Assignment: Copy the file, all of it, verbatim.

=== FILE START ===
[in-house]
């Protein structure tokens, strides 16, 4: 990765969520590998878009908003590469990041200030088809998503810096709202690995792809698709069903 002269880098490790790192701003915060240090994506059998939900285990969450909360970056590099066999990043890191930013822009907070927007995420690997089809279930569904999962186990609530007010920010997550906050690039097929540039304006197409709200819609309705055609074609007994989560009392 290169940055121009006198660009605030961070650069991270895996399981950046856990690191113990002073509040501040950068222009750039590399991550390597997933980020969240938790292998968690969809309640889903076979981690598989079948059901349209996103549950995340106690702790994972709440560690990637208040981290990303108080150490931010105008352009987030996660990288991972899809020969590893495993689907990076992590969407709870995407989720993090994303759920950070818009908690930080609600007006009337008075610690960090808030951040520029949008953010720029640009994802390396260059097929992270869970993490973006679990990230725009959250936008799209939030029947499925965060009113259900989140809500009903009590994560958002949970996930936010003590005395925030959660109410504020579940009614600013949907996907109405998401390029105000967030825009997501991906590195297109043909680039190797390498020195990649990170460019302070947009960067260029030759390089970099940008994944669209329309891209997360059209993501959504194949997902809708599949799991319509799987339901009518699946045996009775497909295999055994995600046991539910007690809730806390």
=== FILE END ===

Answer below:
[in-house]
């Protein structure tokens, strides 16, 4: 990765969520590998878009908003590469990041200030088809998503810096709202690995792809698709069903 002269880098490790790192701003915060240090994506059998939900285990969450909360970056590099066999990043890191930013822009907070927007995420690997089809279930569904999962186990609530007010920010997550906050690039097929540039304006197409709200819609309705055609074609007994989560009392 290169940055121009006198660009605030961070650069991270895996399981950046856990690191113990002073509040501040950068222009750039590399991550390597997933980020969240938790292998968690969809309640889903076979981690598989079948059901349209996103549950995340106690702790994972709440560690990637208040981290990303108080150490931010105008352009987030996660990288991972899809020969590893495993689907990076992590969407709870995407989720993090994303759920950070818009908690930080609600007006009337008075610690960090808030951040520029949008953010720029640009994802390396260059097929992270869970993490973006679990990230725009959250936008799209939030029947499925965060009113259900989140809500009903009590994560958002949970996930936010003590005395925030959660109410504020579940009614600013949907996907109405998401390029105000967030825009997501991906590195297109043909680039190797390498020195990649990170460019302070947009960067260029030759390089970099940008994944669209329309891209997360059209993501959504194949997902809708599949799991319509799987339901009518699946045996009775497909295999055994995600046991539910007690809730806390």